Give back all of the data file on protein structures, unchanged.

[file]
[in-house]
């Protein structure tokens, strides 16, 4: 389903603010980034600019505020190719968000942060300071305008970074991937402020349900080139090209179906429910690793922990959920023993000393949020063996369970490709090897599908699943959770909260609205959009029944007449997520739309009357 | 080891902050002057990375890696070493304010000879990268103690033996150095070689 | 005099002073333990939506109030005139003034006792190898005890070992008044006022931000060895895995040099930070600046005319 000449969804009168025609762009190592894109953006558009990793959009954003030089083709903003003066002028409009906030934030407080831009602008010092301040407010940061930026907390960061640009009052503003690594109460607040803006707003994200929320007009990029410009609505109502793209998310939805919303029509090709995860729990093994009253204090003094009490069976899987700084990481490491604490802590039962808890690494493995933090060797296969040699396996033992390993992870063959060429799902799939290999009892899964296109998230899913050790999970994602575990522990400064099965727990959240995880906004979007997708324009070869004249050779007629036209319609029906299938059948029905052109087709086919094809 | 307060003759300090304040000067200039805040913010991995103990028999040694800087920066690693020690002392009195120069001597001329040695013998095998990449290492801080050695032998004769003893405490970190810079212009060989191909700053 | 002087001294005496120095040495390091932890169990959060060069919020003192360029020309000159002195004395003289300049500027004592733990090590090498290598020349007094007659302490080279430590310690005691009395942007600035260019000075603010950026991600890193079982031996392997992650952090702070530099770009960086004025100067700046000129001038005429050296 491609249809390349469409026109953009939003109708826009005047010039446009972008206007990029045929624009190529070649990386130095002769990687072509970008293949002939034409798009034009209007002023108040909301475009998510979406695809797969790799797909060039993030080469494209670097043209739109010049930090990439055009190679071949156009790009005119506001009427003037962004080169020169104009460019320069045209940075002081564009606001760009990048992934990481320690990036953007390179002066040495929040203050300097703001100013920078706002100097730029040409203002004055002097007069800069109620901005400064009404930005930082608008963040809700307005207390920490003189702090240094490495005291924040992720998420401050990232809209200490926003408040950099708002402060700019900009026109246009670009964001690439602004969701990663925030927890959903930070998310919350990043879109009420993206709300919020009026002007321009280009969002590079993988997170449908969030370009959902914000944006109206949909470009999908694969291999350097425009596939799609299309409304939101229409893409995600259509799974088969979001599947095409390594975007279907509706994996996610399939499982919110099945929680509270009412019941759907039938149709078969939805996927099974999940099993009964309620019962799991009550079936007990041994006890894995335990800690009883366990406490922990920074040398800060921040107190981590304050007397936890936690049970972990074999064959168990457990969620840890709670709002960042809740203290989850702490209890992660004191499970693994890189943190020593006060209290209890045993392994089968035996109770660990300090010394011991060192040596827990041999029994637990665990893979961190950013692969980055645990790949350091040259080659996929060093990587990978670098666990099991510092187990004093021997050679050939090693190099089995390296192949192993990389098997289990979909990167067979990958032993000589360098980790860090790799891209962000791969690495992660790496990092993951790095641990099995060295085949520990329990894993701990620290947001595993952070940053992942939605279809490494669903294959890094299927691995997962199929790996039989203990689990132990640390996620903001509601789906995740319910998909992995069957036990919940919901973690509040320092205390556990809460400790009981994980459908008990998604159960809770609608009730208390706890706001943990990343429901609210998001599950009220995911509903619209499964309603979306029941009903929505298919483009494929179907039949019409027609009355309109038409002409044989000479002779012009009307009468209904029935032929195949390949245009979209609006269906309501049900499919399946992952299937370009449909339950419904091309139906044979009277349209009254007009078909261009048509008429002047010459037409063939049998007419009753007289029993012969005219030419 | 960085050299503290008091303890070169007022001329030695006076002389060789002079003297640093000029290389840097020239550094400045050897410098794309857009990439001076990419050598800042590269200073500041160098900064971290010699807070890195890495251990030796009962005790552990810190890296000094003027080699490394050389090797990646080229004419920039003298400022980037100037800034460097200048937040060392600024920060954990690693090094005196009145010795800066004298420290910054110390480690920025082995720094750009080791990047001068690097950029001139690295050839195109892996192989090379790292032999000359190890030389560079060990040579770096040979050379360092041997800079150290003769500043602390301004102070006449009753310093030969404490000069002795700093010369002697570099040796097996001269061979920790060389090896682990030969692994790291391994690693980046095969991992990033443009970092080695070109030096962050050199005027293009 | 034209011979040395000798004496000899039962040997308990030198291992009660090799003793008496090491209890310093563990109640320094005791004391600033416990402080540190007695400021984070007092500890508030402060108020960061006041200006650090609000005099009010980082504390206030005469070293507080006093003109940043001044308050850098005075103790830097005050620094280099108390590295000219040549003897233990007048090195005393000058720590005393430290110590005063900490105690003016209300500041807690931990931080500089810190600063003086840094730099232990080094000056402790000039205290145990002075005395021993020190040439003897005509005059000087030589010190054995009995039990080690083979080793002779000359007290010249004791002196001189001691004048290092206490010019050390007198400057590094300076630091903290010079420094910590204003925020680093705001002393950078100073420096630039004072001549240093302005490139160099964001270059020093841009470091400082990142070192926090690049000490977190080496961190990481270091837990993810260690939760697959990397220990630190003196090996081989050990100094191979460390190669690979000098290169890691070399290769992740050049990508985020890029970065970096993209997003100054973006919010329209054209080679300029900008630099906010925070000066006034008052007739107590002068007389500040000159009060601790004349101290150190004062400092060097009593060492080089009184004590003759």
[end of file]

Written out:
[in-house]
């Protein structure tokens, strides 16, 4: 389903603010980034600019505020190719968000942060300071305008970074991937402020349900080139090209179906429910690793922990959920023993000393949020063996369970490709090897599908699943959770909260609205959009029944007449997520739309009357 | 080891902050002057990375890696070493304010000879990268103690033996150095070689 | 005099002073333990939506109030005139003034006792190898005890070992008044006022931000060895895995040099930070600046005319 000449969804009168025609762009190592894109953006558009990793959009954003030089083709903003003066002028409009906030934030407080831009602008010092301040407010940061930026907390960061640009009052503003690594109460607040803006707003994200929320007009990029410009609505109502793209998310939805919303029509090709995860729990093994009253204090003094009490069976899987700084990481490491604490802590039962808890690494493995933090060797296969040699396996033992390993992870063959060429799902799939290999009892899964296109998230899913050790999970994602575990522990400064099965727990959240995880906004979007997708324009070869004249050779007629036209319609029906299938059948029905052109087709086919094809 | 307060003759300090304040000067200039805040913010991995103990028999040694800087920066690693020690002392009195120069001597001329040695013998095998990449290492801080050695032998004769003893405490970190810079212009060989191909700053 | 002087001294005496120095040495390091932890169990959060060069919020003192360029020309000159002195004395003289300049500027004592733990090590090498290598020349007094007659302490080279430590310690005691009395942007600035260019000075603010950026991600890193079982031996392997992650952090702070530099770009960086004025100067700046000129001038005429050296 491609249809390349469409026109953009939003109708826009005047010039446009972008206007990029045929624009190529070649990386130095002769990687072509970008293949002939034409798009034009209007002023108040909301475009998510979406695809797969790799797909060039993030080469494209670097043209739109010049930090990439055009190679071949156009790009005119506001009427003037962004080169020169104009460019320069045209940075002081564009606001760009990048992934990481320690990036953007390179002066040495929040203050300097703001100013920078706002100097730029040409203002004055002097007069800069109620901005400064009404930005930082608008963040809700307005207390920490003189702090240094490495005291924040992720998420401050990232809209200490926003408040950099708002402060700019900009026109246009670009964001690439602004969701990663925030927890959903930070998310919350990043879109009420993206709300919020009026002007321009280009969002590079993988997170449908969030370009959902914000944006109206949909470009999908694969291999350097425009596939799609299309409304939101229409893409995600259509799974088969979001599947095409390594975007279907509706994996996610399939499982919110099945929680509270009412019941759907039938149709078969939805996927099974999940099993009964309620019962799991009550079936007990041994006890894995335990800690009883366990406490922990920074040398800060921040107190981590304050007397936890936690049970972990074999064959168990457990969620840890709670709002960042809740203290989850702490209890992660004191499970693994890189943190020593006060209290209890045993392994089968035996109770660990300090010394011991060192040596827990041999029994637990665990893979961190950013692969980055645990790949350091040259080659996929060093990587990978670098666990099991510092187990004093021997050679050939090693190099089995390296192949192993990389098997289990979909990167067979990958032993000589360098980790860090790799891209962000791969690495992660790496990092993951790095641990099995060295085949520990329990894993701990620290947001595993952070940053992942939605279809490494669903294959890094299927691995997962199929790996039989203990689990132990640390996620903001509601789906995740319910998909992995069957036990919940919901973690509040320092205390556990809460400790009981994980459908008990998604159960809770609608009730208390706890706001943990990343429901609210998001599950009220995911509903619209499964309603979306029941009903929505298919483009494929179907039949019409027609009355309109038409002409044989000479002779012009009307009468209904029935032929195949390949245009979209609006269906309501049900499919399946992952299937370009449909339950419904091309139906044979009277349209009254007009078909261009048509008429002047010459037409063939049998007419009753007289029993012969005219030419 | 960085050299503290008091303890070169007022001329030695006076002389060789002079003297640093000029290389840097020239550094400045050897410098794309857009990439001076990419050598800042590269200073500041160098900064971290010699807070890195890495251990030796009962005790552990810190890296000094003027080699490394050389090797990646080229004419920039003298400022980037100037800034460097200048937040060392600024920060954990690693090094005196009145010795800066004298420290910054110390480690920025082995720094750009080791990047001068690097950029001139690295050839195109892996192989090379790292032999000359190890030389560079060990040579770096040979050379360092041997800079150290003769500043602390301004102070006449009753310093030969404490000069002795700093010369002697570099040796097996001269061979920790060389090896682990030969692994790291391994690693980046095969991992990033443009970092080695070109030096962050050199005027293009 | 034209011979040395000798004496000899039962040997308990030198291992009660090799003793008496090491209890310093563990109640320094005791004391600033416990402080540190007695400021984070007092500890508030402060108020960061006041200006650090609000005099009010980082504390206030005469070293507080006093003109940043001044308050850098005075103790830097005050620094280099108390590295000219040549003897233990007048090195005393000058720590005393430290110590005063900490105690003016209300500041807690931990931080500089810190600063003086840094730099232990080094000056402790000039205290145990002075005395021993020190040439003897005509005059000087030589010190054995009995039990080690083979080793002779000359007290010249004791002196001189001691004048290092206490010019050390007198400057590094300076630091903290010079420094910590204003925020680093705001002393950078100073420096630039004072001549240093302005490139160099964001270059020093841009470091400082990142070192926090690049000490977190080496961190990481270091837990993810260690939760697959990397220990630190003196090996081989050990100094191979460390190669690979000098290169890691070399290769992740050049990508985020890029970065970096993209997003100054973006919010329209054209080679300029900008630099906010925070000066006034008052007739107590002068007389500040000159009060601790004349101290150190004062400092060097009593060492080089009184004590003759």